Working The Wind To Stalk Whitetails

Hunters have tried dozens of tricks to overcome this deer defense, everything from rolling in dung and setting out skunk cover scents to dusting in baking soda and wrapping in charcoal. These all work to a degree, but there’s one tactic that works flawlessly—stay downwind.

by Ron Spomer


You know those ads? “Don’t let them see you sweat.” Well, with whitetails, don’t let them smell you sweat. Or anything else. Because with whitetails, the nose knows.View More:

Hunters have tried dozens of tricks to overcome this deer defense, everything from rolling in dung and setting out skunk cover scents to dusting in baking soda and wrapping in charcoal. These all work to a degree, but there’s one tactic that works flawlessly—stay downwind. If your stink molecules don’t float into the nostrils of a deer, you’re “odor invisible.”
Every deer hunter older than 5 understands this. Not all of them know how to work it. I do. Not because I’m Super Hunter, but because I’m Long Time hunter. I’ve been stalking whitetails for 46 years. And here’s what I’ve learned about working the wind …

Air currents carry and disburse human scent much as they disburse smoke. With no breeze, the smoke spreads out in all directions. On a light, steady breeze it drifts as an ever-widening column, or “scent cone.” The faster the breeze, the narrower the column and the farther it moves downwind before spreading. The smoke is carried up during hot days; on cold days it sinks. In winds of 20 mph or more, scent begins to tatter and confuse deer that detect it. They often hesitate, start to move, stop and start back the other way until they decipher exactly where the stink is coming from.

Play the wind right and your stalks won’t end like this.

With these images of drifting and blowing smoke in mind, you can stalk deer from not just downwind, but from the sides … and often as close as 20 degrees off the main wind direction. In other words: During a north wind, a buck to the north of you can be stalked from the south, east, west and probably northwest and northeast. But the closer you approach due-north, the greater the risk.

Of course, Old Ma Nature always throws in a few wrenches, and orthography—the lay of the land—is one of them. Hills, canyons, cliffs and the like block, push and funnel wind. A north wind blowing into an east/west ridge will climb up and over, but also flare out the the sides somewhat. In a tight canyon it will follow the twists and turns, sometime enough to double back on itself. Woods and brush will break up a scent cone, deflecting parts of it thither and yon. On the downwind side it will swirl, perhaps climb and maybe drop. Before stalking any deer, consider how terrain and vegetation will change air currents.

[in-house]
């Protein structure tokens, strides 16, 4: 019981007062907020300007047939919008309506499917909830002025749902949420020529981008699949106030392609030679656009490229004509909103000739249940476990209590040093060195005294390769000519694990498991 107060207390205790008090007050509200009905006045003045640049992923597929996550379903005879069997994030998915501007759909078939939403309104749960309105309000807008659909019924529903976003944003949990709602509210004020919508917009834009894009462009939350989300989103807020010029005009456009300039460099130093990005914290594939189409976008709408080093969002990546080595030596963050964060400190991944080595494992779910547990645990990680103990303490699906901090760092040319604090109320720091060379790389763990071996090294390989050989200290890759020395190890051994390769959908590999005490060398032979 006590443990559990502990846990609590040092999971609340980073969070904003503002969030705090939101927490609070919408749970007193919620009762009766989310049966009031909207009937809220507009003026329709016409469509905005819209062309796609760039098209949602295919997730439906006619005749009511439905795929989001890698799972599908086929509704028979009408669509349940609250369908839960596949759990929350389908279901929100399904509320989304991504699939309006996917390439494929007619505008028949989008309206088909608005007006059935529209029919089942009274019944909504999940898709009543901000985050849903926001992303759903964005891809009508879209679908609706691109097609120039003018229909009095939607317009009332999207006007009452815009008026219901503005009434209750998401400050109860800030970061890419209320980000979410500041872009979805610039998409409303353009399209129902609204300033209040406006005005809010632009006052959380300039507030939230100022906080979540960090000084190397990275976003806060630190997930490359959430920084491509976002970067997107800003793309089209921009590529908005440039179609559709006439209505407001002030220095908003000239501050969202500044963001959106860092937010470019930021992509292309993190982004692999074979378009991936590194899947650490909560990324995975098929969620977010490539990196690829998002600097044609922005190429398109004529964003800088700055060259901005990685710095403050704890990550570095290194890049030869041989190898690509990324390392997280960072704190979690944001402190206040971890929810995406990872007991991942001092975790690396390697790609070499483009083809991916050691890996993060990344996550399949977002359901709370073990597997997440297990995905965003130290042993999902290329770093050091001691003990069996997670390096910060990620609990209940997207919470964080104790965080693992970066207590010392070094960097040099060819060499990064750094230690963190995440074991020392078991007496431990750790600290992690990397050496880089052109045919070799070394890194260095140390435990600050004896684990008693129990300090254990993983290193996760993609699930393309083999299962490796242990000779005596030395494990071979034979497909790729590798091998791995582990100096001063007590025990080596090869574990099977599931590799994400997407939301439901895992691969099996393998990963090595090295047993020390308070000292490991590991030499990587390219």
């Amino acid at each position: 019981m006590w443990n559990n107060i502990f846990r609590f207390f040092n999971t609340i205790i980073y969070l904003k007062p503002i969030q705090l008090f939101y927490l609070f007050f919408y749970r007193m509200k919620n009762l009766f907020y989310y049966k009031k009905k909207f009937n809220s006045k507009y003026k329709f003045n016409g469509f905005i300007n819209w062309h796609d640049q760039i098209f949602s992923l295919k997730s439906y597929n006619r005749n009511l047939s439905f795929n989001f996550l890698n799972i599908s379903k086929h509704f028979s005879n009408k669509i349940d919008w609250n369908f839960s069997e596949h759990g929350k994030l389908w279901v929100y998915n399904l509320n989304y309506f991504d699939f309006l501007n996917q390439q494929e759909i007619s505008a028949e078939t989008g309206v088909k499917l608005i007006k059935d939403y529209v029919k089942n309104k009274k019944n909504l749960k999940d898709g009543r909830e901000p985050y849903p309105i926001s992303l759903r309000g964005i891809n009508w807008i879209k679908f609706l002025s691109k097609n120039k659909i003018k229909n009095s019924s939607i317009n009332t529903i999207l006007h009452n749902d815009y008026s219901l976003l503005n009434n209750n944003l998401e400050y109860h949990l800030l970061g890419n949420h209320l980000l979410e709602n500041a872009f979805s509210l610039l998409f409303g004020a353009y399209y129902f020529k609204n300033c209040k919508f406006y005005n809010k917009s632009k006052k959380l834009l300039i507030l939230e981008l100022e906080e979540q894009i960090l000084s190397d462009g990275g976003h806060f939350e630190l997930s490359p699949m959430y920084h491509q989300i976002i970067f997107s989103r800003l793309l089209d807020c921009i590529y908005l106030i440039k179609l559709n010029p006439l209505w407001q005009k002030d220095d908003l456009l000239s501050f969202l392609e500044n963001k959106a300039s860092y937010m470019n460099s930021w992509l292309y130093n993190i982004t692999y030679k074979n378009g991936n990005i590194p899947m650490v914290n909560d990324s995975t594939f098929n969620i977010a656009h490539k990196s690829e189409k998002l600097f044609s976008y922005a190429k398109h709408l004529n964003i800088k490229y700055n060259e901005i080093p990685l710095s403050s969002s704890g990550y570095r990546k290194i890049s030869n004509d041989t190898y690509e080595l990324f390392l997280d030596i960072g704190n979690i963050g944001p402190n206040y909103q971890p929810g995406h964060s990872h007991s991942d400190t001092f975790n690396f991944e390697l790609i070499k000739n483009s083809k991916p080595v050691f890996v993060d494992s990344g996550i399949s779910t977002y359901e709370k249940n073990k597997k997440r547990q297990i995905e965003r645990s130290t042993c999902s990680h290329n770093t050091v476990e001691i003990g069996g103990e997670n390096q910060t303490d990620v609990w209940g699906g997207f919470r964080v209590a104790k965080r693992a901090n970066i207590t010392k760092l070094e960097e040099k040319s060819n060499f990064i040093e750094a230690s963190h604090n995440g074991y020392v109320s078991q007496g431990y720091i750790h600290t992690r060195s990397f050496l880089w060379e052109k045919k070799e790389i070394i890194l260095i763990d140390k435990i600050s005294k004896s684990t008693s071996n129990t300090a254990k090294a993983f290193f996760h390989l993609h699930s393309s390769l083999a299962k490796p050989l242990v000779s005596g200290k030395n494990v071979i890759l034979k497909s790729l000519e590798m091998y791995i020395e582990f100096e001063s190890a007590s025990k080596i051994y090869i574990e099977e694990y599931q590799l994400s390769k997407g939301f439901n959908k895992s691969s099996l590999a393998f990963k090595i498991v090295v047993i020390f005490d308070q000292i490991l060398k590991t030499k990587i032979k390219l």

Now, for some good news: Modern technology can give you a leg up on wind. HuntStand ScentCone Wind Map not only indicates what the wind is doing now, but what it’ll most likely be doing 72 hours from now. Add temperature and barometric pressure reports to the mix and you’ll know how to plan your hunts, your routes, your whole day. If HuntStand indicates the morning breeze will blow 5 mph from the NW until 10 a.m., then swing around to the SW and blow 15 mph throughout the afternoon, you can start your day at the southeast corner of the alfalfa bottom, then cross it to still-hunt that north/south oak ridge until mid-morning. Once the wind has shifted, drop west off the ridge and still-hunt the brushy bottom running to the west, arriving at the NW corner of that hot bean field for the evening feeding flurry.

Swirling winds at the edge of woods can alert deer from nearly any direction.

Here are a few things to consider when planning to avoid a whitetail’s nose: A whitetail’s sense of smell is 60 times greater than yours, and you know how far downwind you can detect a campfire, right? But also realize that whitetails in settled country are used to smelling humans. Farmers, county road workers, kids playing in backyards, hikers. Distance matters. Deer aren’t going to necessarily freak and run if you’re 300 yards upwind, but they’ll know you’re there.

A 3 mph zephyr leaves time for your scent molecules to drift to either side, creating a wider scent cone the farther it drifts downwind. A 10 mph breeze pushes is farther downstream before it can spread out and so on. At 20 mph and faster, wind can tear and tatter scent so much that deer miss it or are too confused or unsure of themselves to react correctly. They hesitate, sometimes run the wrong direction, catch another whiff of torn scent and turn back the other way. A wind that strong also provides auditory cover. You can get away with more rustling and crunching.

A breeze of less than 3 mph is tough to work with. It doesn’t compromise any deer’s hearing, it spreads out your scent cone, it keeps your stink concentrated, and it’s likely to vary at least a few degrees, sometimes as much as 45 degrees. Your best approach is straight upwind. There is one redeeming quality to such wafting currents: You can outrun them. I sometimes do this when closing for a long rifle shot in open country. If a buck is standing in or about to cross my downwind trail and I’m far enough away that he’s unlikely to hear me run, I’ll drop behind a low ridge or screen of brush and run right at him, straight downwind. My objective is to reach a clear shooting position within effective range (usually 250-400 yards) before my scent reaches the buck. My brisk walking pace is 4 mph, so I can stay well ahead of my own odor in a 2 mph breeze. I’ll usually have enough time to set up and make the shot before the buck “nose” I’m around.



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